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Wednesday, August 4, 2021

Teaching compassionate medicine via a web-tool

Society continues to consume an increasing amount of its media in more interactive ways, in terms of music, videos and games. The medical community is also taking steps to provide its students with the tools to make learning more engaging and convenient. More specifically, medical students are gaining a new way to learn how to deal with end of life situations as a result of the eDoctoring program created by top medical professionals throughout California.

The program aims to better prepare medical students for real end of life situations and increase learning by making the process more intuitive.

“Doctors in California were doing poorly in issues pertaining to dying and end of life,” said Michael Wilkes, director of global health at the UC Davis School of Medicine. “The state advised medical schools around the state to improve these things.”

Wilkes, who is the program’s leading expert, said that the program approaches education in a different manner.

“Education has always been here and now; at the end of your time, you’re done. This tool makes you take and apply the learning that you’ve gone through,” Wilkes said.

The eDoctoring program features interactive videos and scenarios that help medical students get acclimated with situations they will face with patients approaching the ends of their lives. Along with presenting medical students with several aspects of problems a patient might be experiencing, it provides students with feedback on the exercises they partake in.

“The program gives hyperlinks and ways to go back and see what you’ve done, and areas where you can improve,” Wilkes said.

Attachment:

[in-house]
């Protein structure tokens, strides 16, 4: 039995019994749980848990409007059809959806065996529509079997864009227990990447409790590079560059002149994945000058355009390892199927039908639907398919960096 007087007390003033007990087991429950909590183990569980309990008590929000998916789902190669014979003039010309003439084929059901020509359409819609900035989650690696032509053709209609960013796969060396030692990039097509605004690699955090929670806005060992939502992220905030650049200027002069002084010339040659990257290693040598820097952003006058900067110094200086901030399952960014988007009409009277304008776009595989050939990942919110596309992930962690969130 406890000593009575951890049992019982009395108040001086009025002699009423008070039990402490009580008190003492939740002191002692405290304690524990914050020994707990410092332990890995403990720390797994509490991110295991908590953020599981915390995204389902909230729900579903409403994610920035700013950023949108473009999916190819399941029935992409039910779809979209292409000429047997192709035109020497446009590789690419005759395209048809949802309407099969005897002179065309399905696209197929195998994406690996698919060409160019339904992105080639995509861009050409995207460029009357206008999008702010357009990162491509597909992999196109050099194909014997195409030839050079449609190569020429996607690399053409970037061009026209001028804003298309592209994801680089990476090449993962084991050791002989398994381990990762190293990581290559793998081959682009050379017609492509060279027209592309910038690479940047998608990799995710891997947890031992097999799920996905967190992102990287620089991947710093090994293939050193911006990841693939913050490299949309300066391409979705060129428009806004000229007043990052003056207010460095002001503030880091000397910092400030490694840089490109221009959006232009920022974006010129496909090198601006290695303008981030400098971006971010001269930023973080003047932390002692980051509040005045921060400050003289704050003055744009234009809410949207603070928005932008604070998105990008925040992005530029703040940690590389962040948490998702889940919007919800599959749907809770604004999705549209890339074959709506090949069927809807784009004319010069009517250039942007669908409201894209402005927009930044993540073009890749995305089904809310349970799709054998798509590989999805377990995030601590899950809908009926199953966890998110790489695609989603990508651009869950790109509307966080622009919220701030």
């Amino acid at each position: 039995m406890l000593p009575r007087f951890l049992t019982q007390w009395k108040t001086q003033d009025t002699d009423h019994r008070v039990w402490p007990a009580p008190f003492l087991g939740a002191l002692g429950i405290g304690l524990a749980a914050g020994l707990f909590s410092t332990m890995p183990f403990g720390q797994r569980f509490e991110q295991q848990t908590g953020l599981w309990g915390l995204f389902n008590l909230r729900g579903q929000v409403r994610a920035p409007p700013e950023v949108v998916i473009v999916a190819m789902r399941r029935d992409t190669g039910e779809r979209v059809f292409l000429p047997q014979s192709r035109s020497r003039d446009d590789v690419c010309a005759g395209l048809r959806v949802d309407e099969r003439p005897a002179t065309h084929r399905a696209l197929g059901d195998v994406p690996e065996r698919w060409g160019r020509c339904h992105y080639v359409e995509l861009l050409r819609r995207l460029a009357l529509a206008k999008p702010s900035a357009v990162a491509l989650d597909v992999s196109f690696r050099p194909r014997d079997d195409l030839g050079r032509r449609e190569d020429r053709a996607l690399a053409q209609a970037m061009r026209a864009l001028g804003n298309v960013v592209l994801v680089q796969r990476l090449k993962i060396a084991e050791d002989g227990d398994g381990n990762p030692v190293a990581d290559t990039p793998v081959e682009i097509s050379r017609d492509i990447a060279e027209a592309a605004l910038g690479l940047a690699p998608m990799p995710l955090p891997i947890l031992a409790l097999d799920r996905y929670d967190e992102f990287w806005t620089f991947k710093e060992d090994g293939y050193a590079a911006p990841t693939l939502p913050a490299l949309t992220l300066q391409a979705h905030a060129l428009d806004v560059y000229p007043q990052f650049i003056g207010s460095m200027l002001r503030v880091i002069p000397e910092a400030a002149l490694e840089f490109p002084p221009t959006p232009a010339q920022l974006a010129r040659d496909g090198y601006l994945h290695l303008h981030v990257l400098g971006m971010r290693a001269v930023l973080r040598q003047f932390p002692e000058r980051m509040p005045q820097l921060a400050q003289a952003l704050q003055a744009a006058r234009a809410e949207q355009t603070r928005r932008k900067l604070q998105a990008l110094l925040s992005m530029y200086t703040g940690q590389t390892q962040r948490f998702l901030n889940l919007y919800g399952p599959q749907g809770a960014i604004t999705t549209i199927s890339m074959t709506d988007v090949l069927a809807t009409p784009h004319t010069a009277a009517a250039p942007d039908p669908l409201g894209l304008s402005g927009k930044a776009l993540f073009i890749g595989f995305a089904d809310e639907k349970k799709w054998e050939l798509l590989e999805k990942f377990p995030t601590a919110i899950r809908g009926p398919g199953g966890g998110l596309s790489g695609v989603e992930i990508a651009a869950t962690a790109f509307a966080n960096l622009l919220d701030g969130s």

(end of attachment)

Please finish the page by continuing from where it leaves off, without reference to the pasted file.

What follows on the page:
Wilkes said that the program instructs students in three critical areas: knowledge, attitude and skills.

“We know what patients die of, but what happens in the last few hours of their life? What do they want and feel?” Wilkes said.

Wilkes said that students learn to develop an attitude that even though a patient is dying, there are many things that happen before dying; before just giving up on the patient.

“In terms of skills, it’s knowing how to apply what has been learned and the attitudes you’ve developed,” Wilkes said.

Mark A. Robinson, master social worker and campus planner at the UC Davis Academic Geriatric Resource Center — a center that advocates training aimed at improving the care provided for aging adults — used his 20 plus years of experience to tune and polish the program. Robinson believes the program is very beneficial.

“It features enactment of real life drama. It draws students in and takes them through what is being done, and what can be done differently,” Robinson said.

Robinson said that students are often concerned with asking about data, facts and diagnoses, but are sometimes not aware of the process of when it is a good time to talk with a patient.

“Life and death situations are intense. If you reduce the situations to lab tests, acronyms and abbreviations, it doesn’t bring in the real difficulty of improving end of life care,” Robinson said.

He also believes that the program is beneficial because it gives students the opportunity to critique the ways more experienced students and doctors approach a situation, in their own time.

Liz Fierro, a third-year medical student at the UC Davis School of Medicine, agrees with Robinson in the convenience the program provides.

“Convenience is one of the biggest advantages,” Fierro said. “Sessions are only 30 minutes, which is nice because it’s a short period of time when compared to three-hour class discussions.”

Fierro said that the topics the program touches on are interesting and important.

“Generally, they are pretty difficult cases; it’s nice to see a video of somebody approaching a situation in a not-so effective way, and then in a better way,” Fierro said. “I think that it’s enjoyable, a good supplement, and I like that it’s part of our curriculum.”

The eDoctoring program is seeing widespread adoption in medical schools throughout California; it is continuing to garner evermore attention nationally and internationally for its ability to provide students and doctors alike with a well-developed and engaging web tool, according to Robinson and Wilkes.

ERIC C. LIPSKY can be reached science@theaggie.org.

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